As you all may or may not remember, Sunday night is Music Night at our house. See, we like to make our own music . . . a lot . . . so a little while back, we decided to start setting aside one night a week just to make doubly sure we didn’t forget to do it regularly.

Intrigued? Want to make your own Music Night? Here’s our simple recipe:

1. Take 2-10+ eager adults and 3-∞ children. (If these small folk happen to come in varying degrees of willingness and musical enthusiasm, it’s okay. Remember: for some people, music is an acquired taste.)

2. Add assorted songbooks. Make sure they include an variety of standards ranging from Martin Luther’s “A Mighty Fortress Is Our God” to Oscar the Grouch’s “I Love Trash” (and as far beyond as you like). You’ll really want a good mix here, for added zest and flavor. Go crazy.

3. Add instruments, including (but certainly not limited to) the following:

  • voice
  • piano 
  • guitar(s) (the more the merrier, really)
  • electric bass
  • banjo
  • kazoo
  • harmonica
  • egg shaker
  • tambourine
  • penny whistle
  • flute
  • tuba
  • recorder
  • drums 
  • xylophone
  • cymbals
  • jingle bells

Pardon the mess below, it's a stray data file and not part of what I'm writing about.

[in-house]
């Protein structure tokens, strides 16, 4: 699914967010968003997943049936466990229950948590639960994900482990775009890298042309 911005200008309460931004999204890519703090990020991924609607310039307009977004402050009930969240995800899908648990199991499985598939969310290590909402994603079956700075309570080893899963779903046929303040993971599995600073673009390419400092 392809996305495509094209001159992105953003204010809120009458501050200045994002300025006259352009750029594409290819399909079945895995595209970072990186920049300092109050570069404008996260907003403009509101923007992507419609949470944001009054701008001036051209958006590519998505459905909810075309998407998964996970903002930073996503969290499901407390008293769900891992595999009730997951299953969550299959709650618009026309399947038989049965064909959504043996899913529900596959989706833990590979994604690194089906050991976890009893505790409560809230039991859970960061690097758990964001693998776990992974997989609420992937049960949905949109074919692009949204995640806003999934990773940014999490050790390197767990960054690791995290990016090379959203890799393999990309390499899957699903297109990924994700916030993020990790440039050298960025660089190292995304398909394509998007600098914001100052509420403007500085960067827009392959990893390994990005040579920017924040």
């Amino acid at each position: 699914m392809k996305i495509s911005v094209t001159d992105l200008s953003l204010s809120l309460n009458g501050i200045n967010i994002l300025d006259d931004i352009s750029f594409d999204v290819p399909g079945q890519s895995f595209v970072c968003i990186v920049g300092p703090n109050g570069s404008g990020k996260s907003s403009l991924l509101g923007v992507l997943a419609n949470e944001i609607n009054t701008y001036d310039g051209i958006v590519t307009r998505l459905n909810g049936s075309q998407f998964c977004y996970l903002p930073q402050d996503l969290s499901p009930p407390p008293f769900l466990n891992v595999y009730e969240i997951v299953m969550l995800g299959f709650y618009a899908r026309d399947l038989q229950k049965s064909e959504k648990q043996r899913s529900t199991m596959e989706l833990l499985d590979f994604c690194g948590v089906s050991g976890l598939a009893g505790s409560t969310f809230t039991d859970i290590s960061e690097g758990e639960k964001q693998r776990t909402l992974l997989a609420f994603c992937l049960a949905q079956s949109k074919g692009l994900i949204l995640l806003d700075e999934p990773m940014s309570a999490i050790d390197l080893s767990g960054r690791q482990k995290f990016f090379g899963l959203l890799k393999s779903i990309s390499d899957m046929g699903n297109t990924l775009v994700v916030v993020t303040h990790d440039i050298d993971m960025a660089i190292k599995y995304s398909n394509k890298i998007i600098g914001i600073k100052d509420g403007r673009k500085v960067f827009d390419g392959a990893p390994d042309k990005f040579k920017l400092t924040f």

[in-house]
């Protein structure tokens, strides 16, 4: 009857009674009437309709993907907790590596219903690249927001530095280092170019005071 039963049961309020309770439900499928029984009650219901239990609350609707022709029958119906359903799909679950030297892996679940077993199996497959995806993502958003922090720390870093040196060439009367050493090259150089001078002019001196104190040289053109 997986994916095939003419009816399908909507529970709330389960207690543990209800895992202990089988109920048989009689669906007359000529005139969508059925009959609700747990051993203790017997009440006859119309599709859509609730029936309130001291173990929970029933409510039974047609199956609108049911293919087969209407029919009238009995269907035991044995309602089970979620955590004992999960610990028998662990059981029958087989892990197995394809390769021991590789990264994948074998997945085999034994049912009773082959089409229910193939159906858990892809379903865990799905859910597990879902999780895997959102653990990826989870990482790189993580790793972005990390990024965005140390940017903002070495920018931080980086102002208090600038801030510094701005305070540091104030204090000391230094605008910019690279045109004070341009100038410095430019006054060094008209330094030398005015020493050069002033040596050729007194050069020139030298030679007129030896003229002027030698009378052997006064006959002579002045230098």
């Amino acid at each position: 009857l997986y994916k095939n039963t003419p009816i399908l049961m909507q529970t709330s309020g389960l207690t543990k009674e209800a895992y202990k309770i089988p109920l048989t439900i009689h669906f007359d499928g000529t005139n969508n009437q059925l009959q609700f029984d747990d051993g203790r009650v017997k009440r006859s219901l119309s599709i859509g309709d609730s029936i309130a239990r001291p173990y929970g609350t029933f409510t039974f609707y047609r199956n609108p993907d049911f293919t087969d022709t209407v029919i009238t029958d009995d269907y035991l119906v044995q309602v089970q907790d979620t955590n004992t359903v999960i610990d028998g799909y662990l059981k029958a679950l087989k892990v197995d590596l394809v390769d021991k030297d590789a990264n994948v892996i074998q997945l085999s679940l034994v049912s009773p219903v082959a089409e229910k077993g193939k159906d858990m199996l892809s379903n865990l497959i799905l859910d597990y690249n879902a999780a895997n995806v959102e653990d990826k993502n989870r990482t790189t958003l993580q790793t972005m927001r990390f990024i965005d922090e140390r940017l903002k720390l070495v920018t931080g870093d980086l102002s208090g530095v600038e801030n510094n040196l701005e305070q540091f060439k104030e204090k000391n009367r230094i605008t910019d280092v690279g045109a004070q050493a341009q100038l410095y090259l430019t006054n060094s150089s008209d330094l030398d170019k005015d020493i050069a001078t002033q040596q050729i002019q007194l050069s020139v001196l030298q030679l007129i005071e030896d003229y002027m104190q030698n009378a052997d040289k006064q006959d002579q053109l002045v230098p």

• chopsticks + mixing bowl
  • (I’m really not kidding: each of these — along with one or two others that I may have forgotten — has shown up in at least one family jam session within the last three months.)

4. Mix well. 

Really, that’s it. Each person takes a turn calling whatever song they like, and we keep going until everyone in attendance has had a chance to pick at least two songs.

Last week, our oldest chose the sweet little ditty below (which their Sunday School choir sang in church this morning to great applause) as her one of her selections.

Everybody now: AWWWW!!!!

And now, as I am most Sunday nights, I’m tired, and happy, and just a bit hoarse. (One of our songs tonight involved the lyric “Shout! Shout! We are gaining ground!” and I may have gone a little overboard in my rendition of it.)

So, then . . . G’night.

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Feed the Birds

Remember all those old fashioned amenities at our new place that I told you about last spring?

(Ah, spring. Seems like a lifetime ago now. Good times.)

Yes, well, I forgot to mention one then, so let me do so now.

Way out back, roughly between the old fashioned clothes dryer and the old fashioned playhouse, there used to stand a dilapidated old  bird feeder.